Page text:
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Quantitative data analysis Toolbox

5.1 Answering your initial questions

In section 2.4. How do I get started with my analysis, you were advised to think carefully about the insights you hoped to gain from your analysis, even before you start collecting data.

Now that you have your data and have done some initial descriptive analysis, we recommend that you go back to your analysis plan and answer the questions it asks.

In our case study, the research questions were as follows:

  1. What are the demographics of the population in terms of age, gender and dependency ratio?
  2. What are the most common unmet household basic needs due to lack of affordability and do households have multiple concurrent unmet needs?
  3. What proportion of the population has access to improved WASH services and does it vary by region?
  4. Do households have access to food security assistance, and does it vary by region?
  5. What is the rate of food (in)security among households, and does it vary by region or access to food security assistance?
  6. What are the primary sources of food among households and do households have access to markets?

As you can see from the analysis plan, we have tried to provide evidence towards answer these specific questions according to a number of different variables and types of analysis. Subsequently, the analysis tabs show the calculations and results of the analysis put forward in the analysis plan (including Excel syntax that you can review and apply).

If needed for reporting, you can answer the research questions in narrative form through describing the findings of the analysis. For example, for Question 2 could be answered as follows (‘What are the most common unmet household basic needs due to lack of affordability and do households have concurrent unmet needs?’):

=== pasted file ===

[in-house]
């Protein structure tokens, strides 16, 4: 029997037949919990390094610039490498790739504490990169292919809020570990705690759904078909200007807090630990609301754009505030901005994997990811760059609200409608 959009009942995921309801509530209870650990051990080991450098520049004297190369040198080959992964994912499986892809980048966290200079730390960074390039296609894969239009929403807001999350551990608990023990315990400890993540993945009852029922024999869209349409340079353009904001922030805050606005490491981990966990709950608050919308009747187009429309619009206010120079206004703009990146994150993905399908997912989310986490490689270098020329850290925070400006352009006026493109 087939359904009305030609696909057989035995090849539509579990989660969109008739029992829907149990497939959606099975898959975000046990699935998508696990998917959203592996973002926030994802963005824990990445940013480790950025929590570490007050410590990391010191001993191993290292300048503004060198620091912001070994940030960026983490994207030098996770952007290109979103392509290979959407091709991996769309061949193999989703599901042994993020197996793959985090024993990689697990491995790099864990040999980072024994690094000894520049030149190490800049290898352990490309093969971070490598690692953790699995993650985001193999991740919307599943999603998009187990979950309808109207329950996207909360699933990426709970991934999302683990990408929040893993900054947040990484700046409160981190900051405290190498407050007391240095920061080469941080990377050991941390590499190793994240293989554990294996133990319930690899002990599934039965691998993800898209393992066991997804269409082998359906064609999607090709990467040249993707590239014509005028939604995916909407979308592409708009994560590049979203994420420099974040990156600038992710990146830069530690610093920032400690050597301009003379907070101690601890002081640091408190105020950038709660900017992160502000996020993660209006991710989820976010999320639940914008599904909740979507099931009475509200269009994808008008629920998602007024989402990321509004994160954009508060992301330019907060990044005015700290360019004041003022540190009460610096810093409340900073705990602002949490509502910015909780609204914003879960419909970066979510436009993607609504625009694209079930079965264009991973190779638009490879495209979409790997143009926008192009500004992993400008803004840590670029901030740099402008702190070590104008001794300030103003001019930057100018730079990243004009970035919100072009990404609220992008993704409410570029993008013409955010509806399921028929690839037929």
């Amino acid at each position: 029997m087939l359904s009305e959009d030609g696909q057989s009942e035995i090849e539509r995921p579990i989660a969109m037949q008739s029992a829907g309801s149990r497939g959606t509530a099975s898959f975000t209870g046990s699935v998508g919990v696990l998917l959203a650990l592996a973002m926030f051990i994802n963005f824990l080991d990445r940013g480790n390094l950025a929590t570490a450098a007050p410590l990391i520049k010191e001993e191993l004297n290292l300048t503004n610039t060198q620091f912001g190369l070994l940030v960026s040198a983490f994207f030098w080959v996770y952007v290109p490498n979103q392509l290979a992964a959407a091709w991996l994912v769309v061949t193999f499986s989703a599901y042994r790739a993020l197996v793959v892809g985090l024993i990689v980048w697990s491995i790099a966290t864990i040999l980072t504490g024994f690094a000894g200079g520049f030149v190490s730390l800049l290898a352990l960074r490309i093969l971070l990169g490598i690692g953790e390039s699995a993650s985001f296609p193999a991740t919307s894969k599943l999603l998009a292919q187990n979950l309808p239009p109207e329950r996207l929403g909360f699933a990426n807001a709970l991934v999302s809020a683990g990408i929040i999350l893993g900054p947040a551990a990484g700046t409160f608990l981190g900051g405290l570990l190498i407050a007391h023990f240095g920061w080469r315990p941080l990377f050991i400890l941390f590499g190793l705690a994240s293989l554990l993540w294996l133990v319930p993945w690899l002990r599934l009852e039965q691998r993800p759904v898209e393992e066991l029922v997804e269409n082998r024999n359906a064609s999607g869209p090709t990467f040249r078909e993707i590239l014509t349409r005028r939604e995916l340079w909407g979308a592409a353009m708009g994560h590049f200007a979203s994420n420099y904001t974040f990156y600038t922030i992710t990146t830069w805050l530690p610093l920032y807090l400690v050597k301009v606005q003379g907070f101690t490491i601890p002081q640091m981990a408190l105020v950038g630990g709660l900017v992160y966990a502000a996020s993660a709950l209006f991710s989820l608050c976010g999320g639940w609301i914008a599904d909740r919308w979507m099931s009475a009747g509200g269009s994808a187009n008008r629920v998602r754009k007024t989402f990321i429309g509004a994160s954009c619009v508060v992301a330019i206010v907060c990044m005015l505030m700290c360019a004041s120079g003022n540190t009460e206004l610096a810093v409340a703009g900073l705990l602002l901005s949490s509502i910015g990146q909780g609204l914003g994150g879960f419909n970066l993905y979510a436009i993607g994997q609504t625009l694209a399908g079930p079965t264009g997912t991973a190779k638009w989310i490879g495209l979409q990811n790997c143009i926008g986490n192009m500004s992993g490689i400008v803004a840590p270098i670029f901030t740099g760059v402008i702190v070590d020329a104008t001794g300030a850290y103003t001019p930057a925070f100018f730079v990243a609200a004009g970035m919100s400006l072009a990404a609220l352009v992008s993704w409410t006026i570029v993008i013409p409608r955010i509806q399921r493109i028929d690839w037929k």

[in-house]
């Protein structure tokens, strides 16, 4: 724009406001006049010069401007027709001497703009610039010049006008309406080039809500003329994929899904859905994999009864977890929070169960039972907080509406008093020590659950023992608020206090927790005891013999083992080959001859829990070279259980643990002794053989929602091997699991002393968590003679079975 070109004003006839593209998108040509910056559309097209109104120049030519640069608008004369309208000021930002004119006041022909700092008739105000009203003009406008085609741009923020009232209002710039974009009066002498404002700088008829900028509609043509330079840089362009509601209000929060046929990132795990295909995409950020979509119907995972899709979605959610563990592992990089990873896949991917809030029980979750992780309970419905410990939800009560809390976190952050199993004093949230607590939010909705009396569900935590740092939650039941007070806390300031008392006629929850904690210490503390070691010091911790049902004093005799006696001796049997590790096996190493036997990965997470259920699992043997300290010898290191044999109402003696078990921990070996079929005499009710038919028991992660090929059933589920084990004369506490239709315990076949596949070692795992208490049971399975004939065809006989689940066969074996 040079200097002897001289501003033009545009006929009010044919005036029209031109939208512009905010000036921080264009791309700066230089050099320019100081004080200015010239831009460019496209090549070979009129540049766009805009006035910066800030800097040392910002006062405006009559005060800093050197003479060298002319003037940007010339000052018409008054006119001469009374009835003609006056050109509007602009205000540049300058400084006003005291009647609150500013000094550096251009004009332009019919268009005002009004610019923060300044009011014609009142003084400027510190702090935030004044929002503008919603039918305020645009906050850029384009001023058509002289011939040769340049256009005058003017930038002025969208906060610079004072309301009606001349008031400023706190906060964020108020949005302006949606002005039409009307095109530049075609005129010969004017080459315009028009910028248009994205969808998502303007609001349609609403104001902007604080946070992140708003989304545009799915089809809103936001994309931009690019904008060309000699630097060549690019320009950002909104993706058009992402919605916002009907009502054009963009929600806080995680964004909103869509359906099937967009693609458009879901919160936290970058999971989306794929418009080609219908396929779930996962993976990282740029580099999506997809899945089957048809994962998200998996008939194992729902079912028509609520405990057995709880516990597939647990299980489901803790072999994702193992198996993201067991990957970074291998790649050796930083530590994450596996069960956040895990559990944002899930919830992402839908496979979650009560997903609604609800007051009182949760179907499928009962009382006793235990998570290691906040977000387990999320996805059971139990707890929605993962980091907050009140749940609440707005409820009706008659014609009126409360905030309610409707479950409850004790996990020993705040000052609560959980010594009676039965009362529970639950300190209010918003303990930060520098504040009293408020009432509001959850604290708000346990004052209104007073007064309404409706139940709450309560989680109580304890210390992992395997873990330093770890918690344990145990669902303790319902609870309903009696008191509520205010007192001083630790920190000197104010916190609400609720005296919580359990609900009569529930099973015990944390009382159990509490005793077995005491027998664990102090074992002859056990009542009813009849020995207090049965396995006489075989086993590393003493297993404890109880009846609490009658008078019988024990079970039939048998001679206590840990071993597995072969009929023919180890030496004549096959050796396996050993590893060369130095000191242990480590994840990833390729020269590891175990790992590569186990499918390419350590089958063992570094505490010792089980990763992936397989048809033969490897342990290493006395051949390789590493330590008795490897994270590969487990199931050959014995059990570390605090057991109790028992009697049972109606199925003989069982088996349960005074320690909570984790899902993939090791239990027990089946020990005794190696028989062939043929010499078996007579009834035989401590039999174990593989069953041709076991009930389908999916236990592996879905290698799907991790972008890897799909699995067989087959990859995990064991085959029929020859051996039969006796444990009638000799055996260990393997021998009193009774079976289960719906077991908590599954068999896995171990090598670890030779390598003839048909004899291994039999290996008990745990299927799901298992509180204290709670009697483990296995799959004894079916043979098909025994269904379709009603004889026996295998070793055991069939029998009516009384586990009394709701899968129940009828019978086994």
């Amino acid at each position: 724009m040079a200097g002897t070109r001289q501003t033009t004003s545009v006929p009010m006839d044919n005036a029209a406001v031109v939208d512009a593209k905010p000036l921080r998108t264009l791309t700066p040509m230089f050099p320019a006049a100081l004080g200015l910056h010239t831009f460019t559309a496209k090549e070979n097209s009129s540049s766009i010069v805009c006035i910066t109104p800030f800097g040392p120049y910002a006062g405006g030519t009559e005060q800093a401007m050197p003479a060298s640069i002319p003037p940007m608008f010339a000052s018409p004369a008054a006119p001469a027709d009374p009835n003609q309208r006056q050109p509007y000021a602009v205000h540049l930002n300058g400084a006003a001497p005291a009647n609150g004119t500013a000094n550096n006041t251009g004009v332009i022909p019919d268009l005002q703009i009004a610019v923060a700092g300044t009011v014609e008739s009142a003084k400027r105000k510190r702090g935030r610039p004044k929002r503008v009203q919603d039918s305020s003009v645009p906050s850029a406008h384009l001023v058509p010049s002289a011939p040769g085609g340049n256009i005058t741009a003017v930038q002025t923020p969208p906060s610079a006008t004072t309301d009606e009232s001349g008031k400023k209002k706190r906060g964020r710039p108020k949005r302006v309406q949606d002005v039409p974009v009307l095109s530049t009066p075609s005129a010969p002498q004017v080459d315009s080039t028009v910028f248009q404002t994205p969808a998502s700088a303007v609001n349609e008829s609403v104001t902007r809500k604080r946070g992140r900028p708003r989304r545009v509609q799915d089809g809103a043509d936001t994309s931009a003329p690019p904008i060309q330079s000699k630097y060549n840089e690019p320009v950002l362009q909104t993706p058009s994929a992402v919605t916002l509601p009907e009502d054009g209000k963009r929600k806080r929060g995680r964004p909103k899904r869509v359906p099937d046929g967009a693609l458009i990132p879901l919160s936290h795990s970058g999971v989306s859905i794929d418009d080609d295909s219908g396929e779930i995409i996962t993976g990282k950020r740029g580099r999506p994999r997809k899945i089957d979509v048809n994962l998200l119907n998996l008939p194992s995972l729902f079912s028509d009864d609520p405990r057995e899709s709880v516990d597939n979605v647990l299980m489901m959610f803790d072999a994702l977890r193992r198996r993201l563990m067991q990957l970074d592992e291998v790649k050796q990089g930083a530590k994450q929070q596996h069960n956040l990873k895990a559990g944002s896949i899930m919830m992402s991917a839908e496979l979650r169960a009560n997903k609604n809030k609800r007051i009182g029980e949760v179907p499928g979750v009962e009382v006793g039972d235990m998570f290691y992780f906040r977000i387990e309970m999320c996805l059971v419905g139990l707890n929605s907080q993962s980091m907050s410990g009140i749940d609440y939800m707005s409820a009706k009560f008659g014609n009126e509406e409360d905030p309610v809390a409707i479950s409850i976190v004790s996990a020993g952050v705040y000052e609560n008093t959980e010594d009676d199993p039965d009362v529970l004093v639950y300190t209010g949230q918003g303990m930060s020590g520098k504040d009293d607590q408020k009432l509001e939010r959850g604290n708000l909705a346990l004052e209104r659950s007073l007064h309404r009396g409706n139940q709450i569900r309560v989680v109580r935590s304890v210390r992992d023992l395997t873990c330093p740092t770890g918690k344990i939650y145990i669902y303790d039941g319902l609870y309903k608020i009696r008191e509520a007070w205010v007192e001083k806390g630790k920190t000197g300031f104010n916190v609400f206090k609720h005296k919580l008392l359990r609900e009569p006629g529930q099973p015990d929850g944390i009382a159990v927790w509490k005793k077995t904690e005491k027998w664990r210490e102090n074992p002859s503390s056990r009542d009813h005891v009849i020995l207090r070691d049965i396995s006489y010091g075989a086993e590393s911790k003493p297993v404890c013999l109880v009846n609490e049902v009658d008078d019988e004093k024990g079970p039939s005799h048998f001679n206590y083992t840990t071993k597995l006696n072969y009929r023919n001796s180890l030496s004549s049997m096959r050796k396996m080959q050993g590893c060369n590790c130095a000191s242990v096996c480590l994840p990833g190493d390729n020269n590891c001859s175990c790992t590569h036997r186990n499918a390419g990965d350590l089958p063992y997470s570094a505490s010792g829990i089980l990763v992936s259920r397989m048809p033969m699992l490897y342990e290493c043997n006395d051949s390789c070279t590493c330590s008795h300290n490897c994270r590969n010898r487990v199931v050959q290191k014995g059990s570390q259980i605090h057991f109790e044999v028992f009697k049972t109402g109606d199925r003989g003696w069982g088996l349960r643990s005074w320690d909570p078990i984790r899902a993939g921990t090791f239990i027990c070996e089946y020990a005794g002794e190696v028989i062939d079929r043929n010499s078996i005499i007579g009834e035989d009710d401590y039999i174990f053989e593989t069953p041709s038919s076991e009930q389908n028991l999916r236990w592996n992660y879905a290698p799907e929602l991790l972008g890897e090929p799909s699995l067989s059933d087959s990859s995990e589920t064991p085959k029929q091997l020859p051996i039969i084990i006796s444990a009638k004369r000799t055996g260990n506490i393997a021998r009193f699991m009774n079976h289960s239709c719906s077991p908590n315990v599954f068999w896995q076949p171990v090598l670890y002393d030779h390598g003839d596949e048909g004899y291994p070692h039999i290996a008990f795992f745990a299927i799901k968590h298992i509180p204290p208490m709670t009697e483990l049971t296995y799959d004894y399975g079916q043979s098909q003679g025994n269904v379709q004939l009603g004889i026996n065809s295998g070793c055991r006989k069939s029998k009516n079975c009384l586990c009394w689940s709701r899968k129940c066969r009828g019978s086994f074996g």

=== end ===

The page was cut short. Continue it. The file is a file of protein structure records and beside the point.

Among the sample respondents, ‘saving money’, ‘health costs’ and ‘education’ were selected most frequently as the basic needs households cannot afford, at 88%, 67% and 65% respectively. The basic needs selected the least as unaffordable by households were ‘hygiene items, clothes, shoes’, ‘firewood/fuel’ and ‘water’, at 38%, 14% and 12%, respectively.

The survey further indicates that multiple basic needs are unaffordable concurrently for the sample population. Only 12% of the sample stated that the household basic needs were met. On average the sample household stated 5.4 household needs as unaffordable. However, the most commonly selected number of selected unaffordable basic needs by households was 9 (the mode was selected by 15 of the 92 household respondents).

Note: Selecting a need as unaffordable does not indicate the severity of the impacts of the need being unaffordable on households.

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What if I can’t answer my initial research questions from my data?

In some cases, the data or analysis findings may not help you answer your initial research questions. This could occur due to various factors, such as questions being over ambitions, poor quality data, or maybe a lack of understanding of the context or themes being studied.

Try to understand what would be needed to understand what you would need to complete your analysis: more time, better or more data, better understanding of the context (etc.)? Doing so will help you determine the next course of action.